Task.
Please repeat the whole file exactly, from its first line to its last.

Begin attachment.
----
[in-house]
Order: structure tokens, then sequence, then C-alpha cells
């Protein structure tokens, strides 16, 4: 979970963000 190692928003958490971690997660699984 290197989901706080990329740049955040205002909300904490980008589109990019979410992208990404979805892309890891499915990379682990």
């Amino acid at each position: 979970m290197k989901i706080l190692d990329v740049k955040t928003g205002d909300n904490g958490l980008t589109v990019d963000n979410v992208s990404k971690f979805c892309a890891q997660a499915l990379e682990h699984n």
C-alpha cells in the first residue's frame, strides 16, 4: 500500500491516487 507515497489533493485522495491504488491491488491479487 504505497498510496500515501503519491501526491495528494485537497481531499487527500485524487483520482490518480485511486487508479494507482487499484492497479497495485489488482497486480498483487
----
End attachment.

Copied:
[in-house]
Order: structure tokens, then sequence, then C-alpha cells
């Protein structure tokens, strides 16, 4: 979970963000 190692928003958490971690997660699984 290197989901706080990329740049955040205002909300904490980008589109990019979410992208990404979805892309890891499915990379682990």
């Amino acid at each position: 979970m290197k989901i706080l190692d990329v740049k955040t928003g205002d909300n904490g958490l980008t589109v990019d963000n979410v992208s990404k971690f979805c892309a890891q997660a499915l990379e682990h699984n």
C-alpha cells in the first residue's frame, strides 16, 4: 500500500491516487 507515497489533493485522495491504488491491488491479487 504505497498510496500515501503519491501526491495528494485537497481531499487527500485524487483520482490518480485511486487508479494507482487499484492497479497495485489488482497486480498483487